Trump, without citing evidence, rejects Hurricane Maria death toll in Puerto Rico

Zach Gibson  AFP  Getty Images People cross the street as water floods outside buildings in Old Town Alexandria Va. Sept. 11 2018

Zach Gibson AFP Getty Images People cross the street as water floods outside buildings in Old Town Alexandria Va. Sept. 11 2018

On Thursday morning, President Donald Trump suggested, via Twitter, that Democrats had inflated the death toll in Puerto Rico following Hurricane Maria in 2017.

The official figure was released last month after an independent study.

The Puerto Rican government recently raised the official death count from the awful storm and aftermath to almost 3,000, but Trump cast doubt on that figure, claiming the Democrats inflated the number to make him look "as bad as possible". Instead, Trump claimed that only as many as 18 deaths occurred.

Trump kept tweeting about the death toll on Thursday, as Hurricane Florence barreled toward the Carolinas. "Let's just go in and fix it", Stewart said.

Suddenly, the official toll was revised to 2,975, reflecting the results of a study done by George Washington University. In response, representatives from the GWU Milken Institute School of Public Health said they stand by their science, and "are confident that the number - 2,975 - is the most accurate and unbiased estimate of excess mortality to date". "A true leader would offer his condolences to the people of Puerto Rico". She then added, "It's sad to me that a natural disaster has to get political, I don't think President Trump is exclusively to blame for what happened, Puerto Rico had a number of its own problems before Maria even hit, they were filing for bankruptcy". "And I pray it is more successful". The survey was commissioned by the Puerto Rican government.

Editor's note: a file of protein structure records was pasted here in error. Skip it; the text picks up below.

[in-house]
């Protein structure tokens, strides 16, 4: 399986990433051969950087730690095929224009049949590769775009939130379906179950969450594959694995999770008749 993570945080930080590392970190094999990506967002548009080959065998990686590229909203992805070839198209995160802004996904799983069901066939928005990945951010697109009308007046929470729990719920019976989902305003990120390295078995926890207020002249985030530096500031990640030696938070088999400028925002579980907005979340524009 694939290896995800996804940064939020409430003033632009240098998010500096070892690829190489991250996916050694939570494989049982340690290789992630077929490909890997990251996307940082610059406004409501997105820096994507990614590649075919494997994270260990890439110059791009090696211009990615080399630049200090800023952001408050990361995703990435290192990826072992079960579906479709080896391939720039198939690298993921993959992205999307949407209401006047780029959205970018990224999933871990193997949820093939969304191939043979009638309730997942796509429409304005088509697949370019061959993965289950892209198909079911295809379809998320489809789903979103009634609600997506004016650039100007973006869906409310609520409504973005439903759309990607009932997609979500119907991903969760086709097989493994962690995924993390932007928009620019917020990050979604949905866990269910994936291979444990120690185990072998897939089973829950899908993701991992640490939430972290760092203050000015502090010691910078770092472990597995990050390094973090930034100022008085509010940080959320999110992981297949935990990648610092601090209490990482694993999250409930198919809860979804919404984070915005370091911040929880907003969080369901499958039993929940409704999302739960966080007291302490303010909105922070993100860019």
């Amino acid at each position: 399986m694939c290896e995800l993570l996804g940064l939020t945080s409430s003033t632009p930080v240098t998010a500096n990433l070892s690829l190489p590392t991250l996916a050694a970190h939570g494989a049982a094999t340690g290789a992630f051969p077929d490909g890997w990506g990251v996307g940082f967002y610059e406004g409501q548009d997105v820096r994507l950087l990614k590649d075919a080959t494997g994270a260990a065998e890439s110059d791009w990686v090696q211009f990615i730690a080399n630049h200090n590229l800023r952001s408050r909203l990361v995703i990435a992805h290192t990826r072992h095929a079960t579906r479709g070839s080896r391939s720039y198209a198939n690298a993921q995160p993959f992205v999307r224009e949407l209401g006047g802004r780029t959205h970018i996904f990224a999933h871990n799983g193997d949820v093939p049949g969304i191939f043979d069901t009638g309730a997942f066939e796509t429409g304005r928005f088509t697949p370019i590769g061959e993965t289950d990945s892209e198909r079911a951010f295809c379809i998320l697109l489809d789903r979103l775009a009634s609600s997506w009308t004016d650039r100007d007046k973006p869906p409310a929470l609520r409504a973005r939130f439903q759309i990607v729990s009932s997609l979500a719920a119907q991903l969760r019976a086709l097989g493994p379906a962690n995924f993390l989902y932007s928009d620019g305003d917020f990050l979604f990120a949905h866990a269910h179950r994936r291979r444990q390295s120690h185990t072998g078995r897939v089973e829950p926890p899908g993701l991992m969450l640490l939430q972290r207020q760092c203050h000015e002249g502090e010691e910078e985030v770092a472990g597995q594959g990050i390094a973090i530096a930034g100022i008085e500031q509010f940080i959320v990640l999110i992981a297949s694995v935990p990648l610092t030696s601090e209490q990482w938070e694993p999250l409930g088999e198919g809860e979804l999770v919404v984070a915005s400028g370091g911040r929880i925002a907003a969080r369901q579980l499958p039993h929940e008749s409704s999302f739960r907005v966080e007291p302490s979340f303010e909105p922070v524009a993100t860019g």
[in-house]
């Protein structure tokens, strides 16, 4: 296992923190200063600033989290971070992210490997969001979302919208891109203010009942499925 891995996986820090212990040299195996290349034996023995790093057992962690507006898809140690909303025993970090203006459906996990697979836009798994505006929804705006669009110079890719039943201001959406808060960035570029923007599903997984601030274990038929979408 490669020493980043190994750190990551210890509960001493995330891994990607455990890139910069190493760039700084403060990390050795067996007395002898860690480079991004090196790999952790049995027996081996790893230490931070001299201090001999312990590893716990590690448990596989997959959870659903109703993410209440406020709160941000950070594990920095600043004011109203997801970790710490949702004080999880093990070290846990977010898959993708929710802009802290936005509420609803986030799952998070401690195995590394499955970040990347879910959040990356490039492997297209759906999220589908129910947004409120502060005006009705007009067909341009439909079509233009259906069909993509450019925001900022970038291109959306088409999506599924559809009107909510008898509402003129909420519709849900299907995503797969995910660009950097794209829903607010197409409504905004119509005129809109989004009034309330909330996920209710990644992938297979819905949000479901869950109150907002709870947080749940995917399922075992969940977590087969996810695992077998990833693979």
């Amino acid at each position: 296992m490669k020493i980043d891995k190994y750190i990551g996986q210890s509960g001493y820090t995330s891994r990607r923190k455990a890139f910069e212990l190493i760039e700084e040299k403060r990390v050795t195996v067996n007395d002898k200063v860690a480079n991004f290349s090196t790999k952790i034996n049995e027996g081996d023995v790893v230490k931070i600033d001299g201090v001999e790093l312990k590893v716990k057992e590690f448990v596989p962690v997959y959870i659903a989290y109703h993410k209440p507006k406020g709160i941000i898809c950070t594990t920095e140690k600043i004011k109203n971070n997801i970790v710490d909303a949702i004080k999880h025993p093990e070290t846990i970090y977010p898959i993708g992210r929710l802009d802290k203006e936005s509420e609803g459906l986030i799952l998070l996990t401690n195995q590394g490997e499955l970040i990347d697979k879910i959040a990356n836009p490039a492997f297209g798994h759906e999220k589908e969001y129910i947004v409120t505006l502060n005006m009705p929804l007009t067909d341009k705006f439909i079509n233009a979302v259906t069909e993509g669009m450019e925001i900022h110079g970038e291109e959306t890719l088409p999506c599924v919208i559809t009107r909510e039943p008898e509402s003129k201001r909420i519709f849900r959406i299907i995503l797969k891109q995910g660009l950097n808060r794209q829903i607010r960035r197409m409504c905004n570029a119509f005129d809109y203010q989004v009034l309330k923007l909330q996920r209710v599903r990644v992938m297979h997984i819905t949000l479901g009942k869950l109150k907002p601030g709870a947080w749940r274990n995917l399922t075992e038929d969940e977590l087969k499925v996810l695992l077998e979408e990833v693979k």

Trump has focused his ire on San Juan Mayor Carmen Yulín Cruz, who positioned herself as a critic of his administration in the immediate aftermath of the storms.

"You will never take away our self respect".

Trump reignited the controversy around the USA government's management of the disaster when he said Tuesday it was an "incredible, unsung success". "If he thinks the death of 3,000 people [is] a success God help us all".

"But the President continues to refuse to acknowledge his responsibility, and the problem is that if he didn't acknowledge it in Puerto Rico, God bless the people of SC and the people of North Carolina", Cruz said.

Puerto Rico Governor Ricardo Rosello said in a statement this week that Maria was "the worst natural disaster in our modern history". "We see it that way".

What's the U.S. political reaction?

But Trump claimed Democrats were behind the larger number.

Florida Republican Congresswoman Ileana Ros-Lehtinen, who is retiring from Congress, called the president's tweets "mind-boggling".

Congressman Luis Gutierrez, a Democrat, said the president was "delusional".

Rick Scott: Florida's Republican governor tweeted that he disagreed with Trump.

He added in a tweet: "The loss of any life is tragic; the extent of lives lost as a result of Maria is heart wrenching". "So I have no reason to dispute those numbers".

"This is a devastating storm that hit an isolated island". "That's really no one's fault. That is just what happened".

Why were 20,000 pallets of water left on a runway?

"It wasn't because this president doesn't care about Puerto Rico".

Another FEMA official had told CBS: '"If [FEMA] put that water on that runway, there will be hell to pay".

"The victims in Puerto Rico, and Puerto Rico in general, do not deserve to have their pain questioned", Rosello said.

"The missing part was empathy", Mr. Bossert said. "You couldn't get to people for a long time on the island because roads were washed out, power was gone and the casualties mounted for a long time", Ryan said.

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